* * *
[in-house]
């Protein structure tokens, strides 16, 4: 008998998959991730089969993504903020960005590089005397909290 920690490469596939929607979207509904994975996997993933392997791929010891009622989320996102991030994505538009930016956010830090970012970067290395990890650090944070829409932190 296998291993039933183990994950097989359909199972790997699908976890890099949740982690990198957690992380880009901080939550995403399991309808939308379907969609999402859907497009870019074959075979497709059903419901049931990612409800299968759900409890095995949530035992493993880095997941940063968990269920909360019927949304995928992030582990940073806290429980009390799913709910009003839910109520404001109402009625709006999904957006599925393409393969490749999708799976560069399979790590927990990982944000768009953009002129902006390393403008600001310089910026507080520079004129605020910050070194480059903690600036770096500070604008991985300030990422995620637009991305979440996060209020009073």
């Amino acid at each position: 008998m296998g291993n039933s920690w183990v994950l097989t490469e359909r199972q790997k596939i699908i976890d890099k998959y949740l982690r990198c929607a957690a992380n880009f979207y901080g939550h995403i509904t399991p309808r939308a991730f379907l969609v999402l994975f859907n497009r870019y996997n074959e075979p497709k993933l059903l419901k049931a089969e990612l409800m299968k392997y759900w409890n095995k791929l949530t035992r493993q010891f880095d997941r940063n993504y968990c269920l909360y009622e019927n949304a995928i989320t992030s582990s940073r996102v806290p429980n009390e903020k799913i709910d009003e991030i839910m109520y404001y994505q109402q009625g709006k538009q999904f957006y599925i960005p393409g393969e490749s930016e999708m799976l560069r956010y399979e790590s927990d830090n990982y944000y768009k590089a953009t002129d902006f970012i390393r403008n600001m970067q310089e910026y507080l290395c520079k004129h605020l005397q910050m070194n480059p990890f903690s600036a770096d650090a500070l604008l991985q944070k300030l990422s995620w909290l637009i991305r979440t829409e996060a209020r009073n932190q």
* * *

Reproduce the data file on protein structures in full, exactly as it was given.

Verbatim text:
[in-house]
């Protein structure tokens, strides 16, 4: 008998998959991730089969993504903020960005590089005397909290 920690490469596939929607979207509904994975996997993933392997791929010891009622989320996102991030994505538009930016956010830090970012970067290395990890650090944070829409932190 296998291993039933183990994950097989359909199972790997699908976890890099949740982690990198957690992380880009901080939550995403399991309808939308379907969609999402859907497009870019074959075979497709059903419901049931990612409800299968759900409890095995949530035992493993880095997941940063968990269920909360019927949304995928992030582990940073806290429980009390799913709910009003839910109520404001109402009625709006999904957006599925393409393969490749999708799976560069399979790590927990990982944000768009953009002129902006390393403008600001310089910026507080520079004129605020910050070194480059903690600036770096500070604008991985300030990422995620637009991305979440996060209020009073």
């Amino acid at each position: 008998m296998g291993n039933s920690w183990v994950l097989t490469e359909r199972q790997k596939i699908i976890d890099k998959y949740l982690r990198c929607a957690a992380n880009f979207y901080g939550h995403i509904t399991p309808r939308a991730f379907l969609v999402l994975f859907n497009r870019y996997n074959e075979p497709k993933l059903l419901k049931a089969e990612l409800m299968k392997y759900w409890n095995k791929l949530t035992r493993q010891f880095d997941r940063n993504y968990c269920l909360y009622e019927n949304a995928i989320t992030s582990s940073r996102v806290p429980n009390e903020k799913i709910d009003e991030i839910m109520y404001y994505q109402q009625g709006k538009q999904f957006y599925i960005p393409g393969e490749s930016e999708m799976l560069r956010y399979e790590s927990d830090n990982y944000y768009k590089a953009t002129d902006f970012i390393r403008n600001m970067q310089e910026y507080l290395c520079k004129h605020l005397q910050m070194n480059p990890f903690s600036a770096d650090a500070l604008l991985q944070k300030l990422s995620w909290l637009i991305r979440t829409e996060a209020r009073n932190q």